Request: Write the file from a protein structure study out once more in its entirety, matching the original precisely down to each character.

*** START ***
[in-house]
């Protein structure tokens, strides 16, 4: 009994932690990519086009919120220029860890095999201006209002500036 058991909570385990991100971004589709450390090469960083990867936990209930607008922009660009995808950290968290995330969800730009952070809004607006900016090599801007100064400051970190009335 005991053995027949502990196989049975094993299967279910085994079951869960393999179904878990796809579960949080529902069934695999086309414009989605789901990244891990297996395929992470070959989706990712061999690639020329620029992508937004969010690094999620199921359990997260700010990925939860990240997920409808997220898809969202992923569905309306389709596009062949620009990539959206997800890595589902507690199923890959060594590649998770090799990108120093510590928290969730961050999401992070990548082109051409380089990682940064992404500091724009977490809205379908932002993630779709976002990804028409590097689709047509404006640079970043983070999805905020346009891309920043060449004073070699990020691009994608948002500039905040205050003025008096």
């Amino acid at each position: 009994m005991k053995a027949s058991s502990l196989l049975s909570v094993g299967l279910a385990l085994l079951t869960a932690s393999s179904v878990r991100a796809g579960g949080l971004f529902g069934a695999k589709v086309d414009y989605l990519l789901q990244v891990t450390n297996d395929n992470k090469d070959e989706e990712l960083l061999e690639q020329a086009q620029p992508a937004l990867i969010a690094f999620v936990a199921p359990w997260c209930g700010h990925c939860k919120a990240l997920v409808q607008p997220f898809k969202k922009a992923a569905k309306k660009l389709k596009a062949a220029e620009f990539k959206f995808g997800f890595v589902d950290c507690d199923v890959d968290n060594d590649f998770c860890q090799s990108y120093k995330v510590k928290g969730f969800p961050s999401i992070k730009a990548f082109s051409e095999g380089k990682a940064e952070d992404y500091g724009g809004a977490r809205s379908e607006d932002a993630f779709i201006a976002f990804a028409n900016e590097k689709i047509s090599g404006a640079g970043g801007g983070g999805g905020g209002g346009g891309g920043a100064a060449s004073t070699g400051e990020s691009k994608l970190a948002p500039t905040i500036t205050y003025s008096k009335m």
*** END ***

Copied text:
[in-house]
């Protein structure tokens, strides 16, 4: 009994932690990519086009919120220029860890095999201006209002500036 058991909570385990991100971004589709450390090469960083990867936990209930607008922009660009995808950290968290995330969800730009952070809004607006900016090599801007100064400051970190009335 005991053995027949502990196989049975094993299967279910085994079951869960393999179904878990796809579960949080529902069934695999086309414009989605789901990244891990297996395929992470070959989706990712061999690639020329620029992508937004969010690094999620199921359990997260700010990925939860990240997920409808997220898809969202992923569905309306389709596009062949620009990539959206997800890595589902507690199923890959060594590649998770090799990108120093510590928290969730961050999401992070990548082109051409380089990682940064992404500091724009977490809205379908932002993630779709976002990804028409590097689709047509404006640079970043983070999805905020346009891309920043060449004073070699990020691009994608948002500039905040205050003025008096």
């Amino acid at each position: 009994m005991k053995a027949s058991s502990l196989l049975s909570v094993g299967l279910a385990l085994l079951t869960a932690s393999s179904v878990r991100a796809g579960g949080l971004f529902g069934a695999k589709v086309d414009y989605l990519l789901q990244v891990t450390n297996d395929n992470k090469d070959e989706e990712l960083l061999e690639q020329a086009q620029p992508a937004l990867i969010a690094f999620v936990a199921p359990w997260c209930g700010h990925c939860k919120a990240l997920v409808q607008p997220f898809k969202k922009a992923a569905k309306k660009l389709k596009a062949a220029e620009f990539k959206f995808g997800f890595v589902d950290c507690d199923v890959d968290n060594d590649f998770c860890q090799s990108y120093k995330v510590k928290g969730f969800p961050s999401i992070k730009a990548f082109s051409e095999g380089k990682a940064e952070d992404y500091g724009g809004a977490r809205s379908e607006d932002a993630f779709i201006a976002f990804a028409n900016e590097k689709i047509s090599g404006a640079g970043g801007g983070g999805g905020g209002g346009g891309g920043a100064a060449s004073t070699g400051e990020s691009k994608l970190a948002p500039t905040i500036t205050y003025s008096k009335m």